This transition in the new CLM norms aims at imparting flexibility to lenders and also ensures that disbursal costs to the remote sector are fairly compensated. Moreover, the new norms also state that the interest rate must be an inclusive rate that both parties agree upon. However, the decided rate of interest must not be stringent since it would violate the established regulations under the fair practice code.
Role of NBFCs under the Co-lending Model
The older provisions of the CLM model stated that the co-lending NBFC’s share should be at least 20%. This aspect has not changed. Co-lending NBFCs are still required to maintain a minimum of 20% share in their official books when it comes to individual loans.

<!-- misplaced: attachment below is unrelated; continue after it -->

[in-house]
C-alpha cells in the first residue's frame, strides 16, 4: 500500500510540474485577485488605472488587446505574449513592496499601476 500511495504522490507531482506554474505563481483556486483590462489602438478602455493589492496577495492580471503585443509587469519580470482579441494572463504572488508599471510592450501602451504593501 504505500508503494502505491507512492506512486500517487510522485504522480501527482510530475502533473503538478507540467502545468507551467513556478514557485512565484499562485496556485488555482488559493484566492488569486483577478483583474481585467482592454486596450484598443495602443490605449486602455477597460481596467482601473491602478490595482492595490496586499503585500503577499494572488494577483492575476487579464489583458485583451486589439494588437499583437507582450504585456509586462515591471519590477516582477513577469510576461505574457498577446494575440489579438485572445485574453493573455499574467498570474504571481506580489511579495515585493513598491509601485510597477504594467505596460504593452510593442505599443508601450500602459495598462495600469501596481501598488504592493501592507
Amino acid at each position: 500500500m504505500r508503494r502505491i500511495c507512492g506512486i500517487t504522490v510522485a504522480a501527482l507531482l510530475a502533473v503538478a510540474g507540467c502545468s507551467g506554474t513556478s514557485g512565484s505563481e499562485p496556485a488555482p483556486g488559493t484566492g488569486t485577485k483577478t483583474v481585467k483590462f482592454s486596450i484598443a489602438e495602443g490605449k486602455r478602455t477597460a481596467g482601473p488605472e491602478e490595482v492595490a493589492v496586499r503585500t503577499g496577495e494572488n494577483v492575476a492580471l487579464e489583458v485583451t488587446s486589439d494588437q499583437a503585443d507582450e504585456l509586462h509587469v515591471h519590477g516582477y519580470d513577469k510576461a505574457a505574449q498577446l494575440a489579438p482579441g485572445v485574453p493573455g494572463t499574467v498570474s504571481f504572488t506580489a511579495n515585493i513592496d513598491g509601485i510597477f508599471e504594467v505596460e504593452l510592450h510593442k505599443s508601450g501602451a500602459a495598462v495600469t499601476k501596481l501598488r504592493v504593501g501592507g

According to the co-lending model’s regulations, the co-lending NBFC is supposed to act as the primary and only interface point for its clients. Besides this, the grievance redressal function must also be set up and carried out accordingly throughout the entire process by the entities concerned.
What are the Operational Aspects of Co-lending Model?
Here is a detailed look at some of the operational aspects of the CLM as per the Reserve Bank of India’s notification:
As per the CLM’s norms, financial entities must open an escrow account to serve the purpose of disbursing loans, collecting, etc. The creation of escrow accounts prevents the commingling of funds. The co-lending banks and NBFCs are bound to maintain every borrower’s account to ensure proper exposure assessment. The bank and the NBFC are supposed to sign a Master Agreement that encloses rights and duties regarding the maintained escrow account.